Every time an HTTP request is performed for a scope that is mocked, Nock expects to find a handler for it. If it doesn’t, it will throw an error.

Calls to nock() return a scope which you can assert by calling scope.done(). This will assert that all specified calls on that scope were performed.

Example:

const scope = nock('http://google.com')
  .get('/')
  .reply(200, 'Hello from Google!')

// do some stuff

setTimeout(() => {
  // Will throw an assertion error if meanwhile a "GET http://google.com" was
  // not performed.
  scope.done()
}, 5000)

.isDone()

You can call isDone() on a single expectation to determine if the expectation was met:

const scope = nock('http://google.com')
  .get('/')
  .reply(200)

scope.isDone() // will return false

It is also available in the global scope, which will determine if all expectations have been met:

nock.isDone()

.cleanAll()

You can cleanup all the prepared mocks (could be useful to cleanup some state after a failed test) like this:

nock.cleanAll()

.persist()

You can make all the interceptors for a scope persist by calling .persist() on it:

const scope = nock('http://example.com')
  .persist()
  .get('/')
  .reply(200, 'Persisting all the way')

Note that while a persisted scope will always intercept the requests, it is considered “done” after the first interception.

If you want to stop persisting an individual persisted mock you can call persist(false):

const scope = nock('http://example.com')
  .persist()
  .get('/')
  .reply(200, 'ok')

// Do some tests ...

scope.persist(false)

You can also use nock.cleanAll() which removes all mocks, including persistent mocks.

To specify an exact number of times that nock should repeat the response, use .times().

.pendingMocks()

If a scope is not done, you can inspect the scope to infer which ones are still pending using the scope.pendingMocks() function:

if (!scope.isDone()) {
  console.error('pending mocks: %j', scope.pendingMocks())
}

It is also available in the global scope:

console.error('pending mocks: %j', nock.pendingMocks())

.activeMocks()

You can see every mock that is currently active (i.e. might potentially reply to requests) in a scope using scope.activeMocks(). A mock is active if it is pending, optional but not yet completed, or persisted. Mocks that have intercepted their requests and are no longer doing anything are the only mocks which won’t appear here.

You probably don’t need to use this - it mainly exists as a mechanism to recreate the previous (now-changed) behavior of pendingMocks().

console.error('active mocks: %j', scope.activeMocks())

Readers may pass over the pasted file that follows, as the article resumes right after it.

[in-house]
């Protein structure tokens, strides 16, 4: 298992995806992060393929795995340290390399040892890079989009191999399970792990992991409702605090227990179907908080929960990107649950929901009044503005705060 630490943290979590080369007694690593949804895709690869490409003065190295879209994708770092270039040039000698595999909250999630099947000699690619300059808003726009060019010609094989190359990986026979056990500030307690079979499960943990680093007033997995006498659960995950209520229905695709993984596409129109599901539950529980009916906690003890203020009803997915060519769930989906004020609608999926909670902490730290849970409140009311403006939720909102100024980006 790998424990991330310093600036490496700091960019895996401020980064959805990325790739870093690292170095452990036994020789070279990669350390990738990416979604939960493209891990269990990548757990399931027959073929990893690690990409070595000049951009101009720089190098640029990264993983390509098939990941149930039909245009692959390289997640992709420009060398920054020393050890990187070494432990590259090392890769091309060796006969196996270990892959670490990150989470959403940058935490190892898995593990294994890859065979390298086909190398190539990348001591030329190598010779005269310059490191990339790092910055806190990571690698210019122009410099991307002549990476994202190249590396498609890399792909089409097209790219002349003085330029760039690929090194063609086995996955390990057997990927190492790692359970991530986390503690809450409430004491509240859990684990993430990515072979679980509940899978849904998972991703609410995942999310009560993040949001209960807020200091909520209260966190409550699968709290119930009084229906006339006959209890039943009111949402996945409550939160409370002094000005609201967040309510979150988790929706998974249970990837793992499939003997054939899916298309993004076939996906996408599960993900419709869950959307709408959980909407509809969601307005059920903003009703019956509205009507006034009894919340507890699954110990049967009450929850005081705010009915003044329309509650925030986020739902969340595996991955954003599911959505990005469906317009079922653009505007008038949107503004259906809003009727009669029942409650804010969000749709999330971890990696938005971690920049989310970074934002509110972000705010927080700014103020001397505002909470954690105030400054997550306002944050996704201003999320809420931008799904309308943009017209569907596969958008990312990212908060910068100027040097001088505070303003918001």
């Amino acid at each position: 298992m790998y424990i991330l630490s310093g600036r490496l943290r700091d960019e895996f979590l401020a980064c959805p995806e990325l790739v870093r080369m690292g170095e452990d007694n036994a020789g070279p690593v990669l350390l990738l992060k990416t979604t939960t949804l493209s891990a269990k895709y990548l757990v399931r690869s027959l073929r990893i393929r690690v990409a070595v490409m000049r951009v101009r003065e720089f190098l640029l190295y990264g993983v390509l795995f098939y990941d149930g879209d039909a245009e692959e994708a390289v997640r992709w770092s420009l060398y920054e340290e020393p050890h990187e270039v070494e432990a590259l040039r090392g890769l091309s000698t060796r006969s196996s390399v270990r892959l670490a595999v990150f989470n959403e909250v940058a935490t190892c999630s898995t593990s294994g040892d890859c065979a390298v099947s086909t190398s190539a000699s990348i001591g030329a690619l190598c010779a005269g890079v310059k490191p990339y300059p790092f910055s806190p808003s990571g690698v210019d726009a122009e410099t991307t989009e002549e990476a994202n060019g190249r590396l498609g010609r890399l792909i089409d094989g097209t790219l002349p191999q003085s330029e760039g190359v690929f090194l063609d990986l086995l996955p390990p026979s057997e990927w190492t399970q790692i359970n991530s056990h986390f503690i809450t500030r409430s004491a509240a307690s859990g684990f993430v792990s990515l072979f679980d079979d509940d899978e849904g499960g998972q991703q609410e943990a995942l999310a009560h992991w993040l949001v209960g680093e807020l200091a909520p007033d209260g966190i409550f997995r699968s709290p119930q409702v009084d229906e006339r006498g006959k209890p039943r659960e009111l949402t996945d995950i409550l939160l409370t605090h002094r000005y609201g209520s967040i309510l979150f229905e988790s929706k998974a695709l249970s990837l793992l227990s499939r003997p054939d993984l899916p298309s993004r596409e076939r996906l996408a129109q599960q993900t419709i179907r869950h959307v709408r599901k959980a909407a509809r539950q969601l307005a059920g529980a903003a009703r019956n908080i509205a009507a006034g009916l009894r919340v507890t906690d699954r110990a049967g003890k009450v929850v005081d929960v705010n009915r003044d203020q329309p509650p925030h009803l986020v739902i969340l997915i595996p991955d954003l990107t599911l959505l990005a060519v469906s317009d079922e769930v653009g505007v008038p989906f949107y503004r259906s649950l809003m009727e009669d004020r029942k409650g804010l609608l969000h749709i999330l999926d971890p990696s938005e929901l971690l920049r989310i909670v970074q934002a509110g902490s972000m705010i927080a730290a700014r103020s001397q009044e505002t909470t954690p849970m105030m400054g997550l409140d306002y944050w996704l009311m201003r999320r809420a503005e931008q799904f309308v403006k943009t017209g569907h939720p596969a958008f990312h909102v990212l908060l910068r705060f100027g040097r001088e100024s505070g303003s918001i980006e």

It is also available in the global scope:

console.error('active mocks: %j', nock.activeMocks())

.isActive()

Your tests may sometimes want to deactivate the nock interceptor. Once deactivated, nock needs to be re-activated to work. You can check if nock interceptor is active or not by using nock.isActive(). Sample:

if (!nock.isActive()) {
  nock.activate()
}

Logging

Nock can log matches if you pass in a log function like this:

const scope = nock('http://google.com')
                .log(console.log)
                ...

Restoring

You can restore the HTTP interceptor to the normal unmocked behaviour by calling:

nock.restore()

note 1: restore does not clear the interceptor list. Use nock.cleanAll() if you expect the interceptor list to be empty.

note 2: restore will also remove the http interceptor itself. You need to run nock.activate() to re-activate the http interceptor. Without re-activation, nock will not intercept any calls.

Activating

Only for cases where nock has been deactivated using nock.restore(), you can reactivate the HTTP interceptor to start intercepting HTTP calls using:

nock.activate()

note: To check if nock HTTP interceptor is active or inactive, use nock.isActive().

Turning Nock Off (experimental!)

You can bypass Nock completely by setting the NOCK_OFF environment variable to "true".

This way you can have your tests hit the real servers just by switching on this environment variable.

$ NOCK_OFF=true node my_test.js

Enable/Disable real HTTP requests

By default, any requests made to a host that is not mocked will be executed normally. If you want to block these requests, nock allows you to do so.

Disabling requests

For disabling real http requests.

nock.disableNetConnect()